Tailor it to specific jobs. While a “one size fits all” approach certainly saves time, if you’re applying to multiple positions each with its own specialty, tweaking the contents just a tad to include keywords and key phrases from the job description allows you to point out exactly what you have that matches what the employer wants and needs.

Stay current. Regardless of whether you’re actively hunting for work or not, you never know when someone might know someone who knows someone who needs someone just like you! And don’t forget to note any significant events in your career as they happen, so you don’t forget something later that could be important.

Avoid gaps. An employment gap raises suspicions, even if the reasons for that gap are completely legitimate. So you’ve been out of work? Spin it positively to your advantage. Were you taking classes? Volunteering? Increasing your soft skills in project management or teamwork? Don’t be shy! Share it.

Make the most of your experience. Incorporating strong, positive language like “developed,” “organised,” or “achieved” that connects your experience and skills to what the job seeks – even if it was a restaurant position and you’re seeking something in banking – helps!

Tell the truth. Embellishing may be tempting, but lying on your CV opens up a can of worms you don’t need, especially when potential employers check your references and your background. Just say no. Stick to the truth.

Error! Error! Do take the time to proofread for mistakes in grammar, spelling, mechanics, and formatting. Hiring managers look for excuses to toss a resume in the “reject” pile. Don’t give them an easy out.

Data, maths & specifics. Potential employers like hard numbers, so if you suggested process improvements which increased revenue, specify that those sales increased by 80%. Cut overhead costs by launching a new cost-saving measure? Tell them that you saved $14K over six months after creating and instituting a new recycling program.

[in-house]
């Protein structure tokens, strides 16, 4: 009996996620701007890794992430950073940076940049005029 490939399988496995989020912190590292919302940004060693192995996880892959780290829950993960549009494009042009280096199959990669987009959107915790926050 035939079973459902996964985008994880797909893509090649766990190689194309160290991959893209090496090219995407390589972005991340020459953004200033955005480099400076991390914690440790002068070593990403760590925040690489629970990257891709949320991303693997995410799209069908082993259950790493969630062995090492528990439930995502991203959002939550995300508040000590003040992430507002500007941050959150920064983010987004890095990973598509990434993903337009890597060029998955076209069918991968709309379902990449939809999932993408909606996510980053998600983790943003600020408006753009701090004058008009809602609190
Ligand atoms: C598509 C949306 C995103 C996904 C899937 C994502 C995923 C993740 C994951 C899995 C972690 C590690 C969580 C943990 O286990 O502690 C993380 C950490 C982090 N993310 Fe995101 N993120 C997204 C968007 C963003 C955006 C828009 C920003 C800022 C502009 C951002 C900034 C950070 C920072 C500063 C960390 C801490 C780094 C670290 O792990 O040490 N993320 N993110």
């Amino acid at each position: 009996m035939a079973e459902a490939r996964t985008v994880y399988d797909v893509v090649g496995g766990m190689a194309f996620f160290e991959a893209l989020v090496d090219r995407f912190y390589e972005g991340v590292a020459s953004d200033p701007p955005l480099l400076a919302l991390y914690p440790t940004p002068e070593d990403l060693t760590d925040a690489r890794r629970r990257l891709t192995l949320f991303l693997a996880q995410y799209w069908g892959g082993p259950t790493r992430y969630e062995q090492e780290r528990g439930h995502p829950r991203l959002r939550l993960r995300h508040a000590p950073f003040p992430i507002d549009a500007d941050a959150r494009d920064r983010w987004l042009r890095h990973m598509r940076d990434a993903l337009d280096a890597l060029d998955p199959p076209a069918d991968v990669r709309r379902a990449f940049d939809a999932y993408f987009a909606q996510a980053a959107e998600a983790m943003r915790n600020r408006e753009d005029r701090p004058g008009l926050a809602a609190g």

Looks do count. Image really is everything, so take time to plan an eye-appealing layout that’s organized and easy to follow. Use a combo paragraph/bullet format for job descriptions, and don’t succumb to Charles Dickens, who was paid by the word, by writing verbose sentences. Simplicity is key – and so is white space!

Cater to Applicant Tracking Systems (ATS). These systems look for industry keywords and buzzwords, so research the words most commonly used in jobs with the titles you seek. These SEO-friendly words help those ATS search engines pull your CV from the pile.

Who will look at my CV?

This can really vary depending on the company and how they recruit. Typically it would be the hiring manager and whoever would be your line manager, however this could extend to other parties. If you’re going through a recruitment agency as well, there’s a chance that your CV won’t even get as far as the company… candidates tend to be shortlisted for these roles, and only the ones deemed fit will make the cut.

Regardless of who may or may not be looking at your application however, you should still make it the best it possibly can be, especially as CVs can be stored or circulated for future use.

Do I need a CV?

The answer to this question is unequivocally YES. Without a CV, you literally have no way to show prospective employers why it is they should hire you… instead, you’ll just be some person asking for a job, and what’s so impressive about that?

So if you’re questioning whether or not writing a CV is worth the effort, we’re here to tell you: IT IS! So fire up that computer and get to writing what we’re sure will be the most stellar CV of all time.